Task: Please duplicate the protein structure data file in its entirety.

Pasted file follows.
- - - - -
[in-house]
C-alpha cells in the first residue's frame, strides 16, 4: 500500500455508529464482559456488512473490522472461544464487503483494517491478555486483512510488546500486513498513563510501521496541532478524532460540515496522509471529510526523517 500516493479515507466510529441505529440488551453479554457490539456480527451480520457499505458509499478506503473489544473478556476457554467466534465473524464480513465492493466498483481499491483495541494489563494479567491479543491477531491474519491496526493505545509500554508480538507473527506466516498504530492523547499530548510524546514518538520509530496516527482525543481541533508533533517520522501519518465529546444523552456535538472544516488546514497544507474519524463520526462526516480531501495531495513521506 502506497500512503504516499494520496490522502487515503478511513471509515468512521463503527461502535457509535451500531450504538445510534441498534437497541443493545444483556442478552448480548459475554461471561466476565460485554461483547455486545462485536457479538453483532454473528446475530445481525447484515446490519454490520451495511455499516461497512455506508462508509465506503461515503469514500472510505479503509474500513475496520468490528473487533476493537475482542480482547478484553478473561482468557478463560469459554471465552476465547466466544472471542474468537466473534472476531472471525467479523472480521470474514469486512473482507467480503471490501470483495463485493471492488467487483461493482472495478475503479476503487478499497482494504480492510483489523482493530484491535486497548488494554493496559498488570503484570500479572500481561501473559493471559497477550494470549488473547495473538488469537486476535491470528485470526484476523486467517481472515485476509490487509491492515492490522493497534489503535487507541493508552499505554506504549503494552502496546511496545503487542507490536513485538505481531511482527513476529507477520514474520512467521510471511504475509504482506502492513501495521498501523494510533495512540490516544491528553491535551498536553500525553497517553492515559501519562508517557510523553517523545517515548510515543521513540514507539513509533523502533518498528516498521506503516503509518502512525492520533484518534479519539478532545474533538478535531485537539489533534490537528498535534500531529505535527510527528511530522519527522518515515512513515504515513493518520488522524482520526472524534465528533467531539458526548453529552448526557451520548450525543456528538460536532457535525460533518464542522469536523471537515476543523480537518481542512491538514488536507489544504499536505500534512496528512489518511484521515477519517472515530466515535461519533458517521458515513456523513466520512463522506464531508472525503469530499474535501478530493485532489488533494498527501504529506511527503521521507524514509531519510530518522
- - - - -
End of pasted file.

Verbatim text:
[in-house]
C-alpha cells in the first residue's frame, strides 16, 4: 500500500455508529464482559456488512473490522472461544464487503483494517491478555486483512510488546500486513498513563510501521496541532478524532460540515496522509471529510526523517 500516493479515507466510529441505529440488551453479554457490539456480527451480520457499505458509499478506503473489544473478556476457554467466534465473524464480513465492493466498483481499491483495541494489563494479567491479543491477531491474519491496526493505545509500554508480538507473527506466516498504530492523547499530548510524546514518538520509530496516527482525543481541533508533533517520522501519518465529546444523552456535538472544516488546514497544507474519524463520526462526516480531501495531495513521506 502506497500512503504516499494520496490522502487515503478511513471509515468512521463503527461502535457509535451500531450504538445510534441498534437497541443493545444483556442478552448480548459475554461471561466476565460485554461483547455486545462485536457479538453483532454473528446475530445481525447484515446490519454490520451495511455499516461497512455506508462508509465506503461515503469514500472510505479503509474500513475496520468490528473487533476493537475482542480482547478484553478473561482468557478463560469459554471465552476465547466466544472471542474468537466473534472476531472471525467479523472480521470474514469486512473482507467480503471490501470483495463485493471492488467487483461493482472495478475503479476503487478499497482494504480492510483489523482493530484491535486497548488494554493496559498488570503484570500479572500481561501473559493471559497477550494470549488473547495473538488469537486476535491470528485470526484476523486467517481472515485476509490487509491492515492490522493497534489503535487507541493508552499505554506504549503494552502496546511496545503487542507490536513485538505481531511482527513476529507477520514474520512467521510471511504475509504482506502492513501495521498501523494510533495512540490516544491528553491535551498536553500525553497517553492515559501519562508517557510523553517523545517515548510515543521513540514507539513509533523502533518498528516498521506503516503509518502512525492520533484518534479519539478532545474533538478535531485537539489533534490537528498535534500531529505535527510527528511530522519527522518515515512513515504515513493518520488522524482520526472524534465528533467531539458526548453529552448526557451520548450525543456528538460536532457535525460533518464542522469536523471537515476543523480537518481542512491538514488536507489544504499536505500534512496528512489518511484521515477519517472515530466515535461519533458517521458515513456523513466520512463522506464531508472525503469530499474535501478530493485532489488533494498527501504529506511527503521521507524514509531519510530518522